Meet Leila Forouzan. Leila works at the Advancement Project California, a next generation, multiracial civil rights organization working on systems change. The staff in the California offices in Los Angeles and Sacramento work to expand opportunities in our educational systems, create healthy built environments and communities, develop the connective tissue of an inclusive democracy, and shift public investments towards equity.
For almost 20 years, Advancement Project California has collaborated with progressive community partners and leaders to transform the public systems impacting the lives of low-income people of color in California.
As one of their data scientists she helps to lead the development of rigorous evidence-based solutions and innovative technology and tools with coalition partners to advance the field, build partnerships between community advocates and the halls of power, and broker racial and socioeconomic equity.
How’d you get into data?
I work for social and racial justice in part because my mother served as a wonderful example for me of someone who has advocated on many such issues throughout her life. I am a Research and Data Analyst because of my experiences while pursuing my Master’s in Public Administration. I was lucky enough to be a research assistant to a professor who used GIS in her work. She opened my eyes to the powerful impact a map can have on policy decisions. I also had a wonderful statistics professor who taught me how to use data and statistics for policy. I believe that putting administrative data, such as Census or education data, together with personal stories and community data will result in the most persuasive and rigorous argument for social justice.
What are your go-to analysis and visualization tools?
At the Advancement Project, we use pgAdmin which is an open source administration and development platform for PostgreSQL databases. The key for us when working with data is to work in partnership with community organizations like CoCo, Inner City Struggle, LA CAN, Pacoima Beautiful, and many others across the state. Our goal is to produce things they would benefit from and can use in their work. A 40-page report may not be that helpful for activists. We need to come to people where and how they’re organizing. We need to share our skills and empower organizers to do their own data work. I recommend Tableau because it has a free version and requires limited training to do visualizations, along with Microsoft Excel for simple charts.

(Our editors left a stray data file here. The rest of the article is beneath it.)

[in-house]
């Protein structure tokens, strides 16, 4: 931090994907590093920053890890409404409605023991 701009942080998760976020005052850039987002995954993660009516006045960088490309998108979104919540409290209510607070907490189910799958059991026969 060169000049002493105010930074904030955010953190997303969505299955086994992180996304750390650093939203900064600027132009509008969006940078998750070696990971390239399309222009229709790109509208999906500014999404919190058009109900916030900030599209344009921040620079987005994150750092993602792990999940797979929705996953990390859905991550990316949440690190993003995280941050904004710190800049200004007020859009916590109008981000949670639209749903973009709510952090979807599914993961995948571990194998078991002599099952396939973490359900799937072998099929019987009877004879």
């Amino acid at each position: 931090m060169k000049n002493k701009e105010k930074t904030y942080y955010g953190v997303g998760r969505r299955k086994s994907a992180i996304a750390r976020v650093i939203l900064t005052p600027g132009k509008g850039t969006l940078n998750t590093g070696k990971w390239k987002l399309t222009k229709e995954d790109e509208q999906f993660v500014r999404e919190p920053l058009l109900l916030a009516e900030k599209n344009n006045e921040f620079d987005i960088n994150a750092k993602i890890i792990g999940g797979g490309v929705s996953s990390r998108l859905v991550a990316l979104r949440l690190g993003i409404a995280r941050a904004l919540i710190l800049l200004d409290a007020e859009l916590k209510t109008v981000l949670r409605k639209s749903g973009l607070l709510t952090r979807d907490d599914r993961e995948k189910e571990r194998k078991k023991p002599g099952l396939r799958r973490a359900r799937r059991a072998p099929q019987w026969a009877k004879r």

What issue in Los Angeles County do you think has the most potential for a data-driven solution?
Most of the issues that I’ve used data to help address have involved making government more responsive to community needs. Advancement Project worked with partners across the state on 2010 Census outreach. We used mapping software to make sure we were reaching all hard-to-count areas and were not duplicating our efforts. Among other projects, we are currently working in partnership to make sure the state and counties equitably reinvest savings from Prop 47 into much needed services.
What advice do you have for someone looking to start using LA Counts datasets to tell their own stories?
Don’t underestimate the potential of one-pagers or power statements like “youth in neighborhood X are 5X as likely to have asthma as youth from neighborhood Y.” Speak in the simplest possible terms, like 1 in 2 people instead of 50% of people, to make your findings easier to understand. Target your data and your message. When we speak to electeds we bring data about their particular district but make sure you have local data, like ZIP Code or Census Tract level, if you’re tackling a neighborhood issue. Screenshots of data visualizations that others have created online can be a great time-saver, just make sure it’s a trustworthy source and give credit to the author(s). Combine data with community stories to tell the most effective story. You need all kinds of data to tell a story that influences and touches people.